Three doctoral candidates receive Excellence-in-Teaching Citations

February 19, 2016

Three doctoral students from the College of Education received Excellence-in-Teaching Citations from Michigan State University on Feb. 9, 2016.

Two students from kinesiology and one from teacher education received the honors during the annual All-University Awards, in which faculty and teaching assistants are recognized for their education and research contributions to the university. The 2016 Excellence-in-Teaching Citations were presented to six individuals who distinguished themselves by the care they have given and the skill they have shown in meeting their classroom responsibilities.


Alison Ede

“[Her] passion for her work was infectious,” a student noted in an evaluation for Ede, a doctoral candidate from the Department of Kinesiology.

Ede has taught many different types of classes, including lecture-based, writing-intensive and activity courses, during each of which she brings her teaching philosophy into play: Students bringing their own experiences to class and Ede building on and using what they know in her teaching.

Ede is researching proxy efficacy with University Distinguished Professor Deb Feltz. Particularly, she is studying individual’s confidence in a personal trainer to help them achieve their goals, and influencing motivation among groups of adults to encourage them to exercise.

In Feltz’s Exergames Research Laboratory, Ede has helped mentor more than 40 undergraduate research assistants—an important part of the Michigan State University experience, she noted.

“MSU is great for undergraduate research,” she said. “I’ve really enjoyed research mentoring, and undergraduates should definitely take advantage of the opportunity.”

Ede expects to graduate in summer 2016 with a Ph.D. in Kinesiology, concentrated on Psychosocial Aspects of Sport and Physical Activity.


Eric M. Martin

Martin chose MSU for graduate school because he would be able to work with renowned faculty in the Department of Kinesiology, and take courses offered to become a better instructor. As a graduate student, he has been able to take advantage of both of these opportunities to the fullest extent.

As a researcher, he works with his advisor, Professor Dan Gould, on youth’s passion in sport. He specifically looks at the “consequences of having passion for sport and how to develop it in the sport environment.” Additionally, he has worked with Karin Pfeiffer, assistant professor of kinesiology, on a project aimed at increasing physical activity and developing life skills in youth through a nature-based program.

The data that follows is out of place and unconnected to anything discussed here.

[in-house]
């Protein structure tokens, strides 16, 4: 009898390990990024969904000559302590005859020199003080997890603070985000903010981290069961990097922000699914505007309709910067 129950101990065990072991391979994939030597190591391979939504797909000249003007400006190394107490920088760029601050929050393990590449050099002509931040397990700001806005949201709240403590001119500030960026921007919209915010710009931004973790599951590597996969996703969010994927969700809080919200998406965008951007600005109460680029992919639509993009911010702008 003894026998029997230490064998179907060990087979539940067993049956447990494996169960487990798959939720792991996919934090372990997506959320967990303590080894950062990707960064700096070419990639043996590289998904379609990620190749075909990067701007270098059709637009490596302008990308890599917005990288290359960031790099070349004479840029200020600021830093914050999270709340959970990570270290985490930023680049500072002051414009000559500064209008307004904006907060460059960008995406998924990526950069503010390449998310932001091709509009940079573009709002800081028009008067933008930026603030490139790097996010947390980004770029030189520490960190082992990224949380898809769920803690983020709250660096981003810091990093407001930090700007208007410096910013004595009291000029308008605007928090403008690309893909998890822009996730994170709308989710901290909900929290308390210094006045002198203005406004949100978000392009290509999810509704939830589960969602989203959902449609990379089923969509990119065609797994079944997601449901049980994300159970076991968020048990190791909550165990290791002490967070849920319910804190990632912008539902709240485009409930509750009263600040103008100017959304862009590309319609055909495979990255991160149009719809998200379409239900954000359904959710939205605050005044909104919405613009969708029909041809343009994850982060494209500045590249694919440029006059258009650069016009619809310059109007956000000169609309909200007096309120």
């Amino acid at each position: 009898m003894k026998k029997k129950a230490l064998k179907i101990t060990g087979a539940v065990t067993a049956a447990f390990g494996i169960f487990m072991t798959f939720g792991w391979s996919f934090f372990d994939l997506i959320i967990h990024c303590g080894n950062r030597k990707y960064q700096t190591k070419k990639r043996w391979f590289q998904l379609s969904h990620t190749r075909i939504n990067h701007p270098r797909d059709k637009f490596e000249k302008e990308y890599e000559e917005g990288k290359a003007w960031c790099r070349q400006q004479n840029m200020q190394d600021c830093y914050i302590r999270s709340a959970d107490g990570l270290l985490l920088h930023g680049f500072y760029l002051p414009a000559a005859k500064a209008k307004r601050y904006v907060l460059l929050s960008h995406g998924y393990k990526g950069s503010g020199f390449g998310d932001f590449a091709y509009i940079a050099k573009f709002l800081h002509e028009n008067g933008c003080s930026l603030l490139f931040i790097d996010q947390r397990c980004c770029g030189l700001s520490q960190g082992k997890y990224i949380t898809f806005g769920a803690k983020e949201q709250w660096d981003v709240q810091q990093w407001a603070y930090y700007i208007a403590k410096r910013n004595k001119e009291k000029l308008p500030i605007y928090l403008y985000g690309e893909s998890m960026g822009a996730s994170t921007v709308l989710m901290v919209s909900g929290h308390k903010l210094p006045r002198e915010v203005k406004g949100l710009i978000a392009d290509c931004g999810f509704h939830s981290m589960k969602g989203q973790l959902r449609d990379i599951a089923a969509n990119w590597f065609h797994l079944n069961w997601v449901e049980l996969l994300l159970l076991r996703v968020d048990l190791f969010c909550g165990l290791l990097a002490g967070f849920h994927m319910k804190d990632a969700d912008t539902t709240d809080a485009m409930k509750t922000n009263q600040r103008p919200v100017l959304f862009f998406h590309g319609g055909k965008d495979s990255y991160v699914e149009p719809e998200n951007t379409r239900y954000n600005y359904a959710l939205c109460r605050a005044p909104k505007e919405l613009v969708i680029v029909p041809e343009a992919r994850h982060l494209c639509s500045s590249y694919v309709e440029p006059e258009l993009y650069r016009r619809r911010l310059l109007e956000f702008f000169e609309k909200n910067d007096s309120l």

As an instructor, he has taught many classes, such as KIN 250 (Measurement and Evaluation in Kinesiology) and KIN 371 (Research Methods in Kinesiology). Martin’s students inspire him, and his future career plans.

“My students are amazing,” he said. “I am lucky to have the opportunity to work with them on a daily basis. Finding students who are engaged and enthusiastic about learning makes my job so much fun, and is the reason I want to continue [my career] at a university that will allow me to continue my passion of teaching.”

Some of his proudest moments at MSU also come from teaching and working with undergraduates who are involved with his research team. One of his students presented a research project at the University Undergraduate Research and Arts Forum (UURAF), and another student used a writing sample from an individual project to attain a graduate assistantship from a prestigious master’s program.

Martin expects to graduate in May 2016 with a Ph.D. in Kinesiology, concentrated on Psychosocial Aspects of Sport and Physical Activity.


Hannah K. Miler

Miller aims to change the world in more ways than one: through researching environmental literacy in schools and how undergraduates envision social change, and through being a prepared educator.

Her impact has already started making waves globally.

Prior to coming to Michigan State University to earn her doctorate in the Curriculum, Instruction and Teacher Education (CITE) program, Miller was a science teacher for eight years in Shanghai, China. Her time there—teaching in both Mandarin and English—spurred her interest to answer questions about the world around her.

At MSU, Miller has taught science methods courses, and even designed a course of her own with three other doctoral students: TE 991: Genders and Sexualities in Schools and Society.

Outside the classroom, she continues to ask, and answer, additional research questions under her advisor Professor Charles “Andy” Anderson.

She combines her past and her research into a unique and creative teaching style. While teaching TE 991, she taught her students techniques for teaching science to English language learners by conducting a science lesson in Mandarin. The first time she taught the lesson, she let her students experience firsthand what it is like to be taught in a classroom in a language other than their own. She retaught the lesson, demonstrating more effective teaching strategies. By the end of it all, her students were learning a little bit of Mandarin, a little bit of science and how to make science accessible.

Miller expects to graduate in May 2016.

Photos courtesy of Derrick Turner, MSU Communications and Brand Strategy.